Education news

Half of north's schools have report positive Covid-19 cases

Since the restart on August 24, there have been 2,030 confirmed Covid cases in schools, according to the PHA

ALMOST every secondary school in the north has had at least one positive Covid-19 case since the start of term.

Fresh statistics from the Public Health Agency (PHA) reveal the extent of the virus in schools.

Children returned to classrooms full-time last month after prolonged closures during lockdown.

Already hundreds of schools have been affected by fresh cases. Some have sent home full classes or entire year groups while others have closed temporarily.

Since the restart on August 24, there have been 2,030 confirmed cases, according to the PHA.

Almost half of all schools have been affected, including 167 of 193 post-primaries.

It is the third different set of figures released in just five days this week.

On Monday, education minister Peter Weir told the assembly there had been 1,491 cases, with 10 schools reporting more than one incident.

Later, in an answer to a written assembly question, he said the number of schools with multiple cases was almost 250.

The PHA made a distinction between cases and incidents. An incident can be either a single positive case, a cluster of two to five cases or more than five cases.

It reported there had been 608 incidents involving 519 schools. Almost 40 per cent were clusters of two to five cases while 11 per cent were clusters of five or more.

More than half the incidents were in primary settings (373), followed by post-primary (202) and special schools (33).

Of those with clusters of five or more cases, 80 per cent were in post-primary schools.

Information on pupil/staff breakdown was available for 88 per cent of the 2,030 cases, the PHA said.

This broke down into 1,218 pupils and 571 staff.

Among pupils, 803 were in post-primaries. The figure of 1,218 represents 0.37 per cent of the school-aged pupils.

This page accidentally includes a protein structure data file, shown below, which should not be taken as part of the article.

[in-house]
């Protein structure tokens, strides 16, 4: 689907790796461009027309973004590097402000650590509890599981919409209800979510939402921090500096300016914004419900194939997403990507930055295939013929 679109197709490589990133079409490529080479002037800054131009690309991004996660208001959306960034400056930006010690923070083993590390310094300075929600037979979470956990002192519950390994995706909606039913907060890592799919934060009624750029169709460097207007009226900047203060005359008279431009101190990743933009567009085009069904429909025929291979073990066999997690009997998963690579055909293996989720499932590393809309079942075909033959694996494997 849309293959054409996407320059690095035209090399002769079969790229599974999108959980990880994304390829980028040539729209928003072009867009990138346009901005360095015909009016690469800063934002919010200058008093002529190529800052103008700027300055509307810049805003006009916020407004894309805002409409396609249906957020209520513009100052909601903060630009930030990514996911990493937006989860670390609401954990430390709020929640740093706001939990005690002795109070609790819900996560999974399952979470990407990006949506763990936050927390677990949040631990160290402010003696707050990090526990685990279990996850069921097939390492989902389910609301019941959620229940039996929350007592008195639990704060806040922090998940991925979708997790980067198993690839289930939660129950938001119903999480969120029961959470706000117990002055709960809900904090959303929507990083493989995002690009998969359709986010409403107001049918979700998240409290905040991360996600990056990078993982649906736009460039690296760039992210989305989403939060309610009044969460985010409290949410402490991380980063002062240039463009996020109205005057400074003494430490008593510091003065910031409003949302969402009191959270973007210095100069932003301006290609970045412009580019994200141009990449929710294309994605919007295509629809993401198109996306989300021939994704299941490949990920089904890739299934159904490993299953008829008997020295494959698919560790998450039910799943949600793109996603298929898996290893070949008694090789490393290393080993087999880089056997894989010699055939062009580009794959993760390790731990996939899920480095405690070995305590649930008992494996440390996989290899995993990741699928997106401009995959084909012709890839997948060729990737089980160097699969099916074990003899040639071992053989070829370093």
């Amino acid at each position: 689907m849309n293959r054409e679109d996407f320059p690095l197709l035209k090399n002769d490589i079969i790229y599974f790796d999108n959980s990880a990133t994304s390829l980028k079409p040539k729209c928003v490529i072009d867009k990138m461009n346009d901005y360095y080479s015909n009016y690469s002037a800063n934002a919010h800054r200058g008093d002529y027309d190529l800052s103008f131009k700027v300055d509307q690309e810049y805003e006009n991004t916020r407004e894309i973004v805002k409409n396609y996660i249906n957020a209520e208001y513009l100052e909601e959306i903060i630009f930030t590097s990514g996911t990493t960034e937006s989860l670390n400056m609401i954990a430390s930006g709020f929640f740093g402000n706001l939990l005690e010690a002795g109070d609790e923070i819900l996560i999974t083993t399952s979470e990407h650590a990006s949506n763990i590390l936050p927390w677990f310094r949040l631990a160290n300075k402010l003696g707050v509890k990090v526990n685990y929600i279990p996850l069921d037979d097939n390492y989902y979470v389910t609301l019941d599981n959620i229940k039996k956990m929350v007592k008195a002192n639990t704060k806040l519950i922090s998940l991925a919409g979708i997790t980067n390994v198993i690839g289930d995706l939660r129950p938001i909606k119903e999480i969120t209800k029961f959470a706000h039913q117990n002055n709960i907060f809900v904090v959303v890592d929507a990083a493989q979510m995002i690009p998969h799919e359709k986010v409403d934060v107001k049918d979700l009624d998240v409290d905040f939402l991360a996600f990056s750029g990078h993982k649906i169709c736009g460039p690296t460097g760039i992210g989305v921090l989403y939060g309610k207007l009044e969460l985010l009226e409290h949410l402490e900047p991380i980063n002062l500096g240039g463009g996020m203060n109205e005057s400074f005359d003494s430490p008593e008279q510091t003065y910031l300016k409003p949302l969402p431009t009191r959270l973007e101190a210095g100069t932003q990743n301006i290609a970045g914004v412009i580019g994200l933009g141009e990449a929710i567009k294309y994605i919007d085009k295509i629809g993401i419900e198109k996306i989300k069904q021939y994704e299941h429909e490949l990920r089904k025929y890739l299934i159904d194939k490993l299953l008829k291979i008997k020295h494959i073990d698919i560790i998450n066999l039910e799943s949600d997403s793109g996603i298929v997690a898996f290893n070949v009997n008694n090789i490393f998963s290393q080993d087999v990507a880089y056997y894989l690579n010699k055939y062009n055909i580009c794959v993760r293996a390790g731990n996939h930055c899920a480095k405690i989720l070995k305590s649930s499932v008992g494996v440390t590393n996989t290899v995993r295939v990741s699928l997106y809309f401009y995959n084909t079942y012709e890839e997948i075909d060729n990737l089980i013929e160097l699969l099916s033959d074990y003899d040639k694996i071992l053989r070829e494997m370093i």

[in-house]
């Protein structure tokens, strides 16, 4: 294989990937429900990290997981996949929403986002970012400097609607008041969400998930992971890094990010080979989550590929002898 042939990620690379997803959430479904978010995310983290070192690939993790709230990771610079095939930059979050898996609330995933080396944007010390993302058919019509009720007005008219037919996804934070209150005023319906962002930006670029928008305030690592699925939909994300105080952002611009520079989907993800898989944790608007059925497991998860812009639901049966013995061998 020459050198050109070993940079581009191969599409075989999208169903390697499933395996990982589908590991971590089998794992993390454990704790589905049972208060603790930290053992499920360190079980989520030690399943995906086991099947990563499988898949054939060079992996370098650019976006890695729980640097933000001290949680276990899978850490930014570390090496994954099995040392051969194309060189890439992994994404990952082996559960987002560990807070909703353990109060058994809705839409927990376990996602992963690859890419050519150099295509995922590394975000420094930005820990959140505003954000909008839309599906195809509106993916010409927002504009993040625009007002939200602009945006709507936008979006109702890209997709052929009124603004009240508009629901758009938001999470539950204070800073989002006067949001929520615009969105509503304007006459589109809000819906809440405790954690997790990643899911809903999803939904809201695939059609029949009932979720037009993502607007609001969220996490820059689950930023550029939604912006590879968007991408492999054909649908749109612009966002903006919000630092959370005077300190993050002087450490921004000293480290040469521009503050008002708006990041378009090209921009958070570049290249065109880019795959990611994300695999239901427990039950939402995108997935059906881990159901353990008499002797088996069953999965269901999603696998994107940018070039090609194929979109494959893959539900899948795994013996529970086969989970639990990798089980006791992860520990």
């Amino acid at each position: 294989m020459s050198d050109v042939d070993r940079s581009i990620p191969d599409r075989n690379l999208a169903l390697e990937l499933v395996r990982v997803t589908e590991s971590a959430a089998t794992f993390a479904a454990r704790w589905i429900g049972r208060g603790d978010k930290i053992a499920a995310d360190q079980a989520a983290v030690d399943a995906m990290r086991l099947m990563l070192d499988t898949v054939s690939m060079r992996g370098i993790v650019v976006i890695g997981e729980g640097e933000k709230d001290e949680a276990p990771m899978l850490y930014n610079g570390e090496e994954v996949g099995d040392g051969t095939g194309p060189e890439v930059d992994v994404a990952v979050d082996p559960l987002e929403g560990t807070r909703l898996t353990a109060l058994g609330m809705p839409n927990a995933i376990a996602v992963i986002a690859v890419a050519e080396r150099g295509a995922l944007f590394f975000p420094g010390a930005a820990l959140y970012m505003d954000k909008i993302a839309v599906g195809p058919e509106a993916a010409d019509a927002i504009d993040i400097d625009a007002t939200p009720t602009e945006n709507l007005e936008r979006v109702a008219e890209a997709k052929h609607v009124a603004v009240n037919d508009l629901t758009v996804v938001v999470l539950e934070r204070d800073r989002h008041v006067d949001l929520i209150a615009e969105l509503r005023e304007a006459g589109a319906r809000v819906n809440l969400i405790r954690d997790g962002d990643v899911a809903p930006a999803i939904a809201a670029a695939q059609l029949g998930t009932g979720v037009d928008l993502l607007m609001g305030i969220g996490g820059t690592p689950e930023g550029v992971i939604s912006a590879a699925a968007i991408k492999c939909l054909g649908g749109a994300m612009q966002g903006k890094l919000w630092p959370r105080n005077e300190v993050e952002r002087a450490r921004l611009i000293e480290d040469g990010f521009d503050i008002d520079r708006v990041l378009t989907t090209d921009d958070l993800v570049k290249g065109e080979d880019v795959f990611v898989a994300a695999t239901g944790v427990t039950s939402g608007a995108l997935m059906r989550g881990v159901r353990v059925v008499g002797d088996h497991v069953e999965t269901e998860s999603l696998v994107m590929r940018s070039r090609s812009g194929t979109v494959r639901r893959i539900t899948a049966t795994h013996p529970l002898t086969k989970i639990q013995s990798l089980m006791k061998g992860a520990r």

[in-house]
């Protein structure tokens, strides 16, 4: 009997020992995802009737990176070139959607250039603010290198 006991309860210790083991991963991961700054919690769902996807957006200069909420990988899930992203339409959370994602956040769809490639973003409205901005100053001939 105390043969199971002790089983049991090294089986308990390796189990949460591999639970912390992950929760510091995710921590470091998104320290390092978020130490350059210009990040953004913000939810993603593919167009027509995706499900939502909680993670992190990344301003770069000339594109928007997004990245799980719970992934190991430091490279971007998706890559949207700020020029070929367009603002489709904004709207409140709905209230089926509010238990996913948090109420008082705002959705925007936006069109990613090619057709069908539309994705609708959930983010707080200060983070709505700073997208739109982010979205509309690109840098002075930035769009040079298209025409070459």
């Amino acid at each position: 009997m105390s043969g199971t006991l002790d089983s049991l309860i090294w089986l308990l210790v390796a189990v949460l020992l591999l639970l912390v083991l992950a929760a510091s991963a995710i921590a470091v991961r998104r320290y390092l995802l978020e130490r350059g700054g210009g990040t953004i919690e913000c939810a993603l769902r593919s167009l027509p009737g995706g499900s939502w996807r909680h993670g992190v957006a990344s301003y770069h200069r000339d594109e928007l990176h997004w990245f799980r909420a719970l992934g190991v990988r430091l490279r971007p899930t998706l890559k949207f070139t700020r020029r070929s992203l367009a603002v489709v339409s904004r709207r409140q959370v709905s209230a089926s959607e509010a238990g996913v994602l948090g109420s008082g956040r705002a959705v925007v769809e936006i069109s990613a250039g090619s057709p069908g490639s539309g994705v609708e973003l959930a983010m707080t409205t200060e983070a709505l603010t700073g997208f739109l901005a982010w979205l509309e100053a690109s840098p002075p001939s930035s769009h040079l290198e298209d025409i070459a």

Graham Gault of the National Association of Head Teachers said the PHA bulletin indicated worrying trends for children of GCSE and A-level age.

"Their face-to-face learning and teaching is being interrupted and their experience is, therefore, inequitable across the system. This is now without doubt," he said.

"And remember, each positive case represents an additional, unspecified number of children and adults having to self-isolate."

Ulster Teachers' Union president Stephen McCord said the number of cases came as no surprise.

"It's only down to the huge efforts made by principals, teachers and staff - with the support of parents and pupils - that the figure is not higher," he said.

"Until now, schools have been leaving windows open as much as possible to maximise air flow. However, as the temperatures drop this will be increasingly problematic and will pose a significant risk for other winter-related ailments and to health and safety.

"Oil bills too will soar as schools try to ensure their classrooms stay sufficiently warm so teachers and children can carry on working.

"We're seeing half our schools reporting Covid cases but as winter progresses we will be in uncharted territory in how best to cope."

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